Determining the next property growth sector

12th Dec 2009

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Changing demographics of the local population play a factor in which property types will increase in demand and therefore value.

For the first time in nearly 100 years, unmarried Australians are in a majority, and 25% of households contain only one person (over 2 million people live on their own), up from 14% in 1971. According to the Bureau of Statistics, by 2013, couples without children and people living on their own will make up the vast majority of families living in Australia, and this means that, moving forward, there will be less demand for larger 4 bedroom bedroom homes further out from the city.

Smart investors should seek a property that ensures good rental return, cash flow and attracts good quality tenants. They also need to be aware of long term capital growth but understand it's not just about the locality - the property itself is so much more important. As the trend is clearly leaning toward smaller families and people living singularly, investors would be well advised to consider investing in units, which is where the demand will increase.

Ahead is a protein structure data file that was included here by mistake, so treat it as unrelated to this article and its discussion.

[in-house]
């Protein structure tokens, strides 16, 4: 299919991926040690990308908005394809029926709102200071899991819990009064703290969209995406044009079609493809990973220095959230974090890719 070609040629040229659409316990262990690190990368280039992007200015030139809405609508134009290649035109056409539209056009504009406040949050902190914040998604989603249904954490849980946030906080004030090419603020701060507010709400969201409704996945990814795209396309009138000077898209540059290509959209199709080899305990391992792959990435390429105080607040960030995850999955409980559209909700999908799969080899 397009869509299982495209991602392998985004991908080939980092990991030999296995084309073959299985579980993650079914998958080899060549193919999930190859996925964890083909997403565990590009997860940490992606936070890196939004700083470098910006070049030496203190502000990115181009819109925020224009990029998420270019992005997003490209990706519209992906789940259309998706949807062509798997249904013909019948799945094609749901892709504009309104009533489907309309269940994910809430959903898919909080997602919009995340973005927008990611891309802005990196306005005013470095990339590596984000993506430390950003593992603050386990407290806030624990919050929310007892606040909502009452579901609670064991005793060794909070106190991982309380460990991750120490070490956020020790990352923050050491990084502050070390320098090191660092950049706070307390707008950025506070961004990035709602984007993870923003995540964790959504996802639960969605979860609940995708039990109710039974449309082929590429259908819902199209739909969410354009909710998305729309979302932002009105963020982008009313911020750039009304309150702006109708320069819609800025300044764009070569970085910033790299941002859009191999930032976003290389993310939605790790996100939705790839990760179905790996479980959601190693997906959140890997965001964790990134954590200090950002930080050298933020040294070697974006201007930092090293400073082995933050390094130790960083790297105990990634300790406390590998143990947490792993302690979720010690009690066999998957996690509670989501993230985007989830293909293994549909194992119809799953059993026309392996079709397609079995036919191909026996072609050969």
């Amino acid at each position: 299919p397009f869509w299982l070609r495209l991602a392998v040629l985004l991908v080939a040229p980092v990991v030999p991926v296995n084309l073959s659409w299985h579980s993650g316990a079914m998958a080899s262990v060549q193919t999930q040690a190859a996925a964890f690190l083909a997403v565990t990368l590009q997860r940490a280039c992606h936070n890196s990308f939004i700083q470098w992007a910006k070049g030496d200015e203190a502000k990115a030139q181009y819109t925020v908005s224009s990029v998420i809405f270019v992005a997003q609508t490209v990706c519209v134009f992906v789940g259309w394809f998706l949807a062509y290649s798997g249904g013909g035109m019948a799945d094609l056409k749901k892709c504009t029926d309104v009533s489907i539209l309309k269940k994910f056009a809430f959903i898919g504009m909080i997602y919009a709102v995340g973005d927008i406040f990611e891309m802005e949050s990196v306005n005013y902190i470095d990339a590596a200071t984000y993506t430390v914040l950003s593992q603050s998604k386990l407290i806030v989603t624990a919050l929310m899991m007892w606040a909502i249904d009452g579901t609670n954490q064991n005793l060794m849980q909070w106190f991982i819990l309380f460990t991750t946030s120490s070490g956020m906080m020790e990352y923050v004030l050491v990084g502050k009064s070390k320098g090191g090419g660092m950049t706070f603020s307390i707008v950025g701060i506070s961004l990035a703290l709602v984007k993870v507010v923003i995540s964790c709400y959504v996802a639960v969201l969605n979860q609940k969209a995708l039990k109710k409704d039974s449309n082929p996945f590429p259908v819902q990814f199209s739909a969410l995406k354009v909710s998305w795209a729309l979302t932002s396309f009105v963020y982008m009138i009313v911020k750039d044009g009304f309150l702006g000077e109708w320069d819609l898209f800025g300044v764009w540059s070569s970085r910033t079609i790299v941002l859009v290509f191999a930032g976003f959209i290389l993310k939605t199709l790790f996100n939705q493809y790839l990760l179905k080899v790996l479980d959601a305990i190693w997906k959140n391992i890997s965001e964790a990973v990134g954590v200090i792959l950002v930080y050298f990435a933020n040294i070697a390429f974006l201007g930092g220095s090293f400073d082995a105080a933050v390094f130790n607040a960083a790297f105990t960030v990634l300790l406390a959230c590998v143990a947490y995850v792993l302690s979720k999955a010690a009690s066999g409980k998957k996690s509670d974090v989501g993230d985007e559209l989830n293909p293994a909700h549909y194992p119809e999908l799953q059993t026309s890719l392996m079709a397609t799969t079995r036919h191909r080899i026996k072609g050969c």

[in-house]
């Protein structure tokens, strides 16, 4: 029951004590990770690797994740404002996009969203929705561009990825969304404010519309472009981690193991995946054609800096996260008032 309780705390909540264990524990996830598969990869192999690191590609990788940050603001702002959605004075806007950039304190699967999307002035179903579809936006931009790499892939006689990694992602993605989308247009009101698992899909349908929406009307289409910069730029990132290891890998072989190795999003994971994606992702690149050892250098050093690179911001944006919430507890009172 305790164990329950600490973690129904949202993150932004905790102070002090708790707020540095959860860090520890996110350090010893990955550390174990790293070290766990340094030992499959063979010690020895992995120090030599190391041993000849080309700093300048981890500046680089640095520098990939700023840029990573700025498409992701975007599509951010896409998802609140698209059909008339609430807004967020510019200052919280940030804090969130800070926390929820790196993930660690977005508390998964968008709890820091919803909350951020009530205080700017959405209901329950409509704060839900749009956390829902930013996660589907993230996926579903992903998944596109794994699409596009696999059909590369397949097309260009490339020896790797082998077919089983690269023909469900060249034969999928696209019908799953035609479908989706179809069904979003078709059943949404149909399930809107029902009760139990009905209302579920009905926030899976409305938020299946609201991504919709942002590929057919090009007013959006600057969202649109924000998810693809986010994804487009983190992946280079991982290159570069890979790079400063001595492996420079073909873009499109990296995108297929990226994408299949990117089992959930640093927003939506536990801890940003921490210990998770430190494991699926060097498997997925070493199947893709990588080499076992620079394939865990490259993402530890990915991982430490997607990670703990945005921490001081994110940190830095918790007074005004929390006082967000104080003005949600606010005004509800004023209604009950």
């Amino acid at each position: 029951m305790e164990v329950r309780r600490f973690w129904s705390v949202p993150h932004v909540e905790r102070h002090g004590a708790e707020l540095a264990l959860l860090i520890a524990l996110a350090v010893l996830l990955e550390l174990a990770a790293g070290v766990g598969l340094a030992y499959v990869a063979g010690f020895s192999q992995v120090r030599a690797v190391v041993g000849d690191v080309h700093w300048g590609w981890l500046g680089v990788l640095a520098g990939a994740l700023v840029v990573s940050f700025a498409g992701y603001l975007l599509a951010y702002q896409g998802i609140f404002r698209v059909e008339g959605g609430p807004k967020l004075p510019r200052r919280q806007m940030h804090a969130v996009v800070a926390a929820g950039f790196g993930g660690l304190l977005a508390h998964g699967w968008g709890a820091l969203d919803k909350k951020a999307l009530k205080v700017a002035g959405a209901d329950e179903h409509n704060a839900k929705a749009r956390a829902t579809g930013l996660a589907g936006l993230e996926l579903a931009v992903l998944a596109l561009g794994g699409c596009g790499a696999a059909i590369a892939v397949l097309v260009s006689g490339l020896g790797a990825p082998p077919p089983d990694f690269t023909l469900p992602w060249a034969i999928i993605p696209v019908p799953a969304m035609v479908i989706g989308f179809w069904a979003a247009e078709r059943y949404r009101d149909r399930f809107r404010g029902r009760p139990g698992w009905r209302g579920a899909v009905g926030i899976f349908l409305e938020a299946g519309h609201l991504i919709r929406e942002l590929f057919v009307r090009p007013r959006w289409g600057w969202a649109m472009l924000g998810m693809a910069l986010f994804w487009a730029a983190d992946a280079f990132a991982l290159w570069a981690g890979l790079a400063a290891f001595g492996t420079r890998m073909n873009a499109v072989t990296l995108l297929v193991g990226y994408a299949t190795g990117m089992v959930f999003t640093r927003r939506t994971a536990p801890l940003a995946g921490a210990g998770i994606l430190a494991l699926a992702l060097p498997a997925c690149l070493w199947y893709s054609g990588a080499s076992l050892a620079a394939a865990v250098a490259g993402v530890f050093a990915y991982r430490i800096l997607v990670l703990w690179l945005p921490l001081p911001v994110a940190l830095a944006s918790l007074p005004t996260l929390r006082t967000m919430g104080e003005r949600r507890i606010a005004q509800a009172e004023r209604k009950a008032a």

Already inner city areas in Brisbane are experiencing a strong move toward single person and households containing couples. The majority of households in New Farm consist of couples without children - over 60% - and nearly 75% of dwellings in the area are units. In nearby Kangaroo Point, over 57% of households in this area are comprised of couples without children, and 23% are couples with children. Over 67% of Newstead households consist of couples without children and a further 20% are single person households.

The best time to buy is when you can afford to - that is without compromising your lifestyle, but you need to buy the best property you can within your price range.

Affordability is different for everyone, but you need to know that you can hold on to the property through good and bad times and reap the long term benefits without feeling stressed.